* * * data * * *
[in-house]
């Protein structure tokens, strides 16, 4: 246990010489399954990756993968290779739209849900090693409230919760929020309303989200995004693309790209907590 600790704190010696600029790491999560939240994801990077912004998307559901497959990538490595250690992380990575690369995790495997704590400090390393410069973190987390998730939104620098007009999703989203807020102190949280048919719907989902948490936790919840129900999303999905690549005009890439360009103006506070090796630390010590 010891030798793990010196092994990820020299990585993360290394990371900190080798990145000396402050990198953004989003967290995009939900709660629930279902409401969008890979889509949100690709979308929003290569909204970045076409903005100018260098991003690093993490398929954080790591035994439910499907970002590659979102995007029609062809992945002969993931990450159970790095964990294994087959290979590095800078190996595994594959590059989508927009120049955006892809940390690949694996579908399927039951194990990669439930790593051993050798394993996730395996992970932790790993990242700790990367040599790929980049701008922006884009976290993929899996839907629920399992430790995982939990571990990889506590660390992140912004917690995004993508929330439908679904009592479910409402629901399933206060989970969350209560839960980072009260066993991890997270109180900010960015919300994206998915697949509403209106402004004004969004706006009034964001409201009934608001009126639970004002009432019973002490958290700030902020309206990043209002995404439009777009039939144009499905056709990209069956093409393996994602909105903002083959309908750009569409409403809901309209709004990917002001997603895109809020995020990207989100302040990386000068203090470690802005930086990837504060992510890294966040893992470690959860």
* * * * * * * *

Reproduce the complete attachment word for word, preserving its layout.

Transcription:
[in-house]
């Protein structure tokens, strides 16, 4: 246990010489399954990756993968290779739209849900090693409230919760929020309303989200995004693309790209907590 600790704190010696600029790491999560939240994801990077912004998307559901497959990538490595250690992380990575690369995790495997704590400090390393410069973190987390998730939104620098007009999703989203807020102190949280048919719907989902948490936790919840129900999303999905690549005009890439360009103006506070090796630390010590 010891030798793990010196092994990820020299990585993360290394990371900190080798990145000396402050990198953004989003967290995009939900709660629930279902409401969008890979889509949100690709979308929003290569909204970045076409903005100018260098991003690093993490398929954080790591035994439910499907970002590659979102995007029609062809992945002969993931990450159970790095964990294994087959290979590095800078190996595994594959590059989508927009120049955006892809940390690949694996579908399927039951194990990669439930790593051993050798394993996730395996992970932790790993990242700790990367040599790929980049701008922006884009976290993929899996839907629920399992430790995982939990571990990889506590660390992140912004917690995004993508929330439908679904009592479910409402629901399933206060989970969350209560839960980072009260066993991890997270109180900010960015919300994206998915697949509403209106402004004004969004706006009034964001409201009934608001009126639970004002009432019973002490958290700030902020309206990043209002995404439009777009039939144009499905056709990209069956093409393996994602909105903002083959309908750009569409409403809901309209709004990917002001997603895109809020995020990207989100302040990386000068203090470690802005930086990837504060992510890294966040893992470690959860």